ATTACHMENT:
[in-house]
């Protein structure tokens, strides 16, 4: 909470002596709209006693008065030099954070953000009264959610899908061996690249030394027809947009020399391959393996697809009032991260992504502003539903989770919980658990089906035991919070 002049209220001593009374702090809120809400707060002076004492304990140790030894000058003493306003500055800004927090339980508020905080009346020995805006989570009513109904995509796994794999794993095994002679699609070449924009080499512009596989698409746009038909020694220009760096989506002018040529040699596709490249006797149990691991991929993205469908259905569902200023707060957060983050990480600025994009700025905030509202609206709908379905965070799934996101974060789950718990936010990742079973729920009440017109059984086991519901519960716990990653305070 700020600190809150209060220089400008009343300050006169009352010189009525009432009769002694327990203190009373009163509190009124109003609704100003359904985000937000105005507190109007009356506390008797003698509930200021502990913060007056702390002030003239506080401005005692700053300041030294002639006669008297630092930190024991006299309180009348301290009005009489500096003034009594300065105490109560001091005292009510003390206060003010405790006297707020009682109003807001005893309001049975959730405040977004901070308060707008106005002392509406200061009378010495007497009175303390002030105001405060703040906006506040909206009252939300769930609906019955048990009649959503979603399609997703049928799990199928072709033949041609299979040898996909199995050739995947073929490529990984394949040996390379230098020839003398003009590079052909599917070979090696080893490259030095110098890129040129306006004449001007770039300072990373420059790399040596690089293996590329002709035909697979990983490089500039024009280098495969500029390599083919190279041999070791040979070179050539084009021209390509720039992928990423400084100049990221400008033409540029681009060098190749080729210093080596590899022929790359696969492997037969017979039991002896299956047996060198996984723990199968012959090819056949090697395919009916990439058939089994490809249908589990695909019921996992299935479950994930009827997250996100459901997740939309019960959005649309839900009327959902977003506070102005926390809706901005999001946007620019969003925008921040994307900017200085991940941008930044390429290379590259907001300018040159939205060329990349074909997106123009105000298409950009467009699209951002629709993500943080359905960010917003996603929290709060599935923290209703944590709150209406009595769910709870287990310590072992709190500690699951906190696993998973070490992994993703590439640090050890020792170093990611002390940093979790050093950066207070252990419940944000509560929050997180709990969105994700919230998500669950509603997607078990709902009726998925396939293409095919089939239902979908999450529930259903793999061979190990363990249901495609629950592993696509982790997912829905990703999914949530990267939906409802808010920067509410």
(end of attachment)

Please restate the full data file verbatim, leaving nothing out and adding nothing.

[in-house]
């Protein structure tokens, strides 16, 4: 909470002596709209006693008065030099954070953000009264959610899908061996690249030394027809947009020399391959393996697809009032991260992504502003539903989770919980658990089906035991919070 002049209220001593009374702090809120809400707060002076004492304990140790030894000058003493306003500055800004927090339980508020905080009346020995805006989570009513109904995509796994794999794993095994002679699609070449924009080499512009596989698409746009038909020694220009760096989506002018040529040699596709490249006797149990691991991929993205469908259905569902200023707060957060983050990480600025994009700025905030509202609206709908379905965070799934996101974060789950718990936010990742079973729920009440017109059984086991519901519960716990990653305070 700020600190809150209060220089400008009343300050006169009352010189009525009432009769002694327990203190009373009163509190009124109003609704100003359904985000937000105005507190109007009356506390008797003698509930200021502990913060007056702390002030003239506080401005005692700053300041030294002639006669008297630092930190024991006299309180009348301290009005009489500096003034009594300065105490109560001091005292009510003390206060003010405790006297707020009682109003807001005893309001049975959730405040977004901070308060707008106005002392509406200061009378010495007497009175303390002030105001405060703040906006506040909206009252939300769930609906019955048990009649959503979603399609997703049928799990199928072709033949041609299979040898996909199995050739995947073929490529990984394949040996390379230098020839003398003009590079052909599917070979090696080893490259030095110098890129040129306006004449001007770039300072990373420059790399040596690089293996590329002709035909697979990983490089500039024009280098495969500029390599083919190279041999070791040979070179050539084009021209390509720039992928990423400084100049990221400008033409540029681009060098190749080729210093080596590899022929790359696969492997037969017979039991002896299956047996060198996984723990199968012959090819056949090697395919009916990439058939089994490809249908589990695909019921996992299935479950994930009827997250996100459901997740939309019960959005649309839900009327959902977003506070102005926390809706901005999001946007620019969003925008921040994307900017200085991940941008930044390429290379590259907001300018040159939205060329990349074909997106123009105000298409950009467009699209951002629709993500943080359905960010917003996603929290709060599935923290209703944590709150209406009595769910709870287990310590072992709190500690699951906190696993998973070490992994993703590439640090050890020792170093990611002390940093979790050093950066207070252990419940944000509560929050997180709990969105994700919230998500669950509603997607078990709902009726998925396939293409095919089939239902979908999450529930259903793999061979190990363990249901495609629950592993696509982790997912829905990703999914949530990267939906409802808010920067509410």